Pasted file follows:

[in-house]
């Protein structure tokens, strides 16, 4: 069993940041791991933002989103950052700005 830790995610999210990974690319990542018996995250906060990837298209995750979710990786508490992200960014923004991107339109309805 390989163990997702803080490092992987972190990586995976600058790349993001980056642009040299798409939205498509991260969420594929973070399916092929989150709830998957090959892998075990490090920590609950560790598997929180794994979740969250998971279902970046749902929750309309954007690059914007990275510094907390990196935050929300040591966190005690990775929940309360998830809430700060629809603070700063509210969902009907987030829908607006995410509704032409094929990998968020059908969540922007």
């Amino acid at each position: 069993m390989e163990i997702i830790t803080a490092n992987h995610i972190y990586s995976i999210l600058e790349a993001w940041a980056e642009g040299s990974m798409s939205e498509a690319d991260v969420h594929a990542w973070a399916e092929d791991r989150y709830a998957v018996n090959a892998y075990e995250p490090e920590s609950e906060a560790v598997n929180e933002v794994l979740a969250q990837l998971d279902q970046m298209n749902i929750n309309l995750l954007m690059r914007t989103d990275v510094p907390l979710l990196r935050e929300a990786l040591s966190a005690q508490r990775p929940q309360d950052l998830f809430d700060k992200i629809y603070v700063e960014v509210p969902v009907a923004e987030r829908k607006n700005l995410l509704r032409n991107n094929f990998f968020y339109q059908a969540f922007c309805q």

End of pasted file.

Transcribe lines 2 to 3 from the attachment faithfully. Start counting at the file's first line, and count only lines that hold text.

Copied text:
């Protein structure tokens, strides 16, 4: 069993940041791991933002989103950052700005 830790995610999210990974690319990542018996995250906060990837298209995750979710990786508490992200960014923004991107339109309805 390989163990997702803080490092992987972190990586995976600058790349993001980056642009040299798409939205498509991260969420594929973070399916092929989150709830998957090959892998075990490090920590609950560790598997929180794994979740969250998971279902970046749902929750309309954007690059914007990275510094907390990196935050929300040591966190005690990775929940309360998830809430700060629809603070700063509210969902009907987030829908607006995410509704032409094929990998968020059908969540922007």
């Amino acid at each position: 069993m390989e163990i997702i830790t803080a490092n992987h995610i972190y990586s995976i999210l600058e790349a993001w940041a980056e642009g040299s990974m798409s939205e498509a690319d991260v969420h594929a990542w973070a399916e092929d791991r989150y709830a998957v018996n090959a892998y075990e995250p490090e920590s609950e906060a560790v598997n929180e933002v794994l979740a969250q990837l998971d279902q970046m298209n749902i929750n309309l995750l954007m690059r914007t989103d990275v510094p907390l979710l990196r935050e929300a990786l040591s966190a005690q508490r990775p929940q309360d950052l998830f809430d700060k992200i629809y603070v700063e960014v509210p969902v009907a923004e987030r829908k607006n700005l995410l509704r032409n991107n094929f990998f968020y339109q059908a969540f922007c309805q």